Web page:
Abbas terms for direct talks 'impossible': Israel minister
Israel on Wednesday accused Palestinian president Mahmud Abbas of imposing "impossible" conditions for moving to direct peace talks.
"The Palestinians have set three impossible conditions: that the negotiations start from the point they left off at the end of 2008... that they be based on a total Israeli withdrawal to the 1967 lines and that the freeze of (settlement) construction continue," vice Prime Minister Silvan Shalom told public radio.
Foreign Minister Avigdor Lieberman insisted there could be no preconditions and that "everybody has his right to put everything on the table for discussion."
The comments came ahead of a scheduled meeting of Arab foreign ministers in Cairo on Thursday to decide whether to endorse a move to direct negotiations after nearly three months of US-brokered indirect talks that have shown little sign of progress.
Washington has been pressing the two sides for more than a year to relaunch direct talks which were suspended after the start of the Gaza war in December 2008.
Israeli Prime Minister Benjamin Netanyahu has said he is ready to meet with Abbas at any time but the Palestinians have demanded certain guarantees they say are necessary to ensure that these talks succeed where past rounds have failed.
Specifically, they want Israel to accept the 1967 borders, demarcating the occupied West Bank and east Jerusalem, as the basis for the negotiations, as well as a complete halt to all settlement activity on Palestinian land.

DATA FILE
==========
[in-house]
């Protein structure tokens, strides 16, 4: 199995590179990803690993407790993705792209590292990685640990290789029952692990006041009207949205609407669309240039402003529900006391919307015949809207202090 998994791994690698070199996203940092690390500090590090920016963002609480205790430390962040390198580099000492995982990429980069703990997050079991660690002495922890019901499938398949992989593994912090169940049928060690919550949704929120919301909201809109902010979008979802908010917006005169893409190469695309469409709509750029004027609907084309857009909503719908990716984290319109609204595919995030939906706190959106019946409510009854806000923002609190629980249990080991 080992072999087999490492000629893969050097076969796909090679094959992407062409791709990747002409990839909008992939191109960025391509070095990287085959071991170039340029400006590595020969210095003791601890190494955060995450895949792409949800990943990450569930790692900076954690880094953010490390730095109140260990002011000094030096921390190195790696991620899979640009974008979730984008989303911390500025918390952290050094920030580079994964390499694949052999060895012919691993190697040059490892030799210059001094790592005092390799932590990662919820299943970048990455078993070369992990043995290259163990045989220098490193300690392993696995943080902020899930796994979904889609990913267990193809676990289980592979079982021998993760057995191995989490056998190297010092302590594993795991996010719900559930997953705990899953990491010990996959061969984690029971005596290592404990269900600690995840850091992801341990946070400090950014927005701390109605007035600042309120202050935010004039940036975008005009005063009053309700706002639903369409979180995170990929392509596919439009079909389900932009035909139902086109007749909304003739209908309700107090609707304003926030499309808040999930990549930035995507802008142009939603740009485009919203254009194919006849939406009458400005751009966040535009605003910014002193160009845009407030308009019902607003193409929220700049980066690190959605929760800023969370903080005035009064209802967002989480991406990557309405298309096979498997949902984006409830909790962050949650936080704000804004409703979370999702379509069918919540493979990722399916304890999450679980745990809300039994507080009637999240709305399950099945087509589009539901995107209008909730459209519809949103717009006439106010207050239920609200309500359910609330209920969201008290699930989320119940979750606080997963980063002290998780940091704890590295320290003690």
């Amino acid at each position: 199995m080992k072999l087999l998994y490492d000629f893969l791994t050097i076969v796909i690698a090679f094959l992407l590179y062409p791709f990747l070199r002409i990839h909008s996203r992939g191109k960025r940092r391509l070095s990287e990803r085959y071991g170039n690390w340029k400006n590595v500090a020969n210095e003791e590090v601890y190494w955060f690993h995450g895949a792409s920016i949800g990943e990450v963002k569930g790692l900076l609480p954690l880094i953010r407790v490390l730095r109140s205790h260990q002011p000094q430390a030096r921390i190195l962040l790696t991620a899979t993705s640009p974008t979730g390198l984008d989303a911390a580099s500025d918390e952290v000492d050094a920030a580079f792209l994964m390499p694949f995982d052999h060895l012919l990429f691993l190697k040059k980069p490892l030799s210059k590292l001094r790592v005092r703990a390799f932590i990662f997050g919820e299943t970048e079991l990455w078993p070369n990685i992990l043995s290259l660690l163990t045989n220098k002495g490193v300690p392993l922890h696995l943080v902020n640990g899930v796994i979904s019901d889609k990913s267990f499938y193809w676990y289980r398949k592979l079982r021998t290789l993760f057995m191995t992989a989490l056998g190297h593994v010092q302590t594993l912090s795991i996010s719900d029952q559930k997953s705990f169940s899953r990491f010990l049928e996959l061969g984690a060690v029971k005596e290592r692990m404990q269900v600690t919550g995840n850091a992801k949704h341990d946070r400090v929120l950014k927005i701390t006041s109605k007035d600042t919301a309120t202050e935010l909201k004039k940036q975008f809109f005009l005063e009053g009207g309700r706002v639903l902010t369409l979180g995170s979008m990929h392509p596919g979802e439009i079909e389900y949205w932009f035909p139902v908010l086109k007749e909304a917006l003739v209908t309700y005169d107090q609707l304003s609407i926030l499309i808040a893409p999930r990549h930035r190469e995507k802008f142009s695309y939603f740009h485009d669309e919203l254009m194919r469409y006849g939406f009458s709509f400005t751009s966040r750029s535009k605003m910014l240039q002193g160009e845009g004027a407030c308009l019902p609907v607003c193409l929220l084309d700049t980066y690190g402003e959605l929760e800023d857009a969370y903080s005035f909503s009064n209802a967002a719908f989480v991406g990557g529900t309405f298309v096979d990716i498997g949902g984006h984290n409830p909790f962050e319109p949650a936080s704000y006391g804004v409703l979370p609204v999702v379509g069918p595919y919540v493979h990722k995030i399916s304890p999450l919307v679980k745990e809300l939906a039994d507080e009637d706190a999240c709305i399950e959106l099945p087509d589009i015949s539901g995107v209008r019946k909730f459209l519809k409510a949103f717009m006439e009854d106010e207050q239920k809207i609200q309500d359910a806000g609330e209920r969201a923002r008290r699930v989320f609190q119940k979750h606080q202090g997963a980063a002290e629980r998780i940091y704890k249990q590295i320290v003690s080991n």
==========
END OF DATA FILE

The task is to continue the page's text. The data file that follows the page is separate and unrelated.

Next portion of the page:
Lieberman dismissed the demands.
"Everything is open for discussion and each side will put his agenda on the table or position, but it is impossible in advance to agree a specific agenda on the 1967 lines, settlements or refugees," he said after talks with Spanish Foreign Minister Miguel Angel Moratinos in Jerusalem.
Israel imposed in November a limited moratorium on the construction of settler homes in the West Bank, which the Palestinians rejected as insufficient because it did not include east Jerusalem or projects already under way.
Lieberman insisted the 10-month moratorium would not be extended after it concludes on September 25.
Israel occupied the mostly Arab half of the city in the 1967 Six Day War and annexed it in a move not recognised by the international community. It views the entire city as its "eternal, undivided" capital.
The Palestinians view east Jerusalem as the capital of their promised state, and the city's fate has been one of the most intractable issues in past rounds of negotiations going back to the early 1990s.
Moratinos insisted full negotiations should be held to address such key issues.
"If you want to make peace, if you want to make a final settlement, you need to meet directly," he said at a news conference with Lieberman.
Abbas and Netanyahu "meeting together urgently, directly, without preconditions, I think is the best way to move forward," he added.
© 2010 AFP